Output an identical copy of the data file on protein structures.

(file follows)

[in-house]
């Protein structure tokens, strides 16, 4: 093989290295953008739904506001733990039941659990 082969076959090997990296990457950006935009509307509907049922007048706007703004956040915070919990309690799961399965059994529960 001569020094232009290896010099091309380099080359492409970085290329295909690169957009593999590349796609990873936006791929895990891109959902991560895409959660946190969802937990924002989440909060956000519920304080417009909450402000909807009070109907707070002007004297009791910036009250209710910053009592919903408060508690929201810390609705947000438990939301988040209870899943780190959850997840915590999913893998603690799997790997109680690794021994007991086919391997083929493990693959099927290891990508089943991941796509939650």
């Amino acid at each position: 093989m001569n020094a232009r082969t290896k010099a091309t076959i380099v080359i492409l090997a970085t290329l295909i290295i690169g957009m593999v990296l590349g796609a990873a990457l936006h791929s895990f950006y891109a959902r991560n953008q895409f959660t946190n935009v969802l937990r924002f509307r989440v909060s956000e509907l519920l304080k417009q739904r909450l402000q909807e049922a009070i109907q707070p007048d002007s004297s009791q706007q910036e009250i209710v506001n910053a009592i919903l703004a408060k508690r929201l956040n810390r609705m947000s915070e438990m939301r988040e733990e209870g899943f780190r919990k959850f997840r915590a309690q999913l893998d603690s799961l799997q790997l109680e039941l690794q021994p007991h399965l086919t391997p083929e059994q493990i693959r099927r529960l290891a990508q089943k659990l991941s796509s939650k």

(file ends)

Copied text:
[in-house]
């Protein structure tokens, strides 16, 4: 093989290295953008739904506001733990039941659990 082969076959090997990296990457950006935009509307509907049922007048706007703004956040915070919990309690799961399965059994529960 001569020094232009290896010099091309380099080359492409970085290329295909690169957009593999590349796609990873936006791929895990891109959902991560895409959660946190969802937990924002989440909060956000519920304080417009909450402000909807009070109907707070002007004297009791910036009250209710910053009592919903408060508690929201810390609705947000438990939301988040209870899943780190959850997840915590999913893998603690799997790997109680690794021994007991086919391997083929493990693959099927290891990508089943991941796509939650």
């Amino acid at each position: 093989m001569n020094a232009r082969t290896k010099a091309t076959i380099v080359i492409l090997a970085t290329l295909i290295i690169g957009m593999v990296l590349g796609a990873a990457l936006h791929s895990f950006y891109a959902r991560n953008q895409f959660t946190n935009v969802l937990r924002f509307r989440v909060s956000e509907l519920l304080k417009q739904r909450l402000q909807e049922a009070i109907q707070p007048d002007s004297s009791q706007q910036e009250i209710v506001n910053a009592i919903l703004a408060k508690r929201l956040n810390r609705m947000s915070e438990m939301r988040e733990e209870g899943f780190r919990k959850f997840r915590a309690q999913l893998d603690s799961l799997q790997l109680e039941l690794q021994p007991h399965l086919t391997p083929e059994q493990i693959r099927r529960l290891a990508q089943k659990l991941s796509s939650k």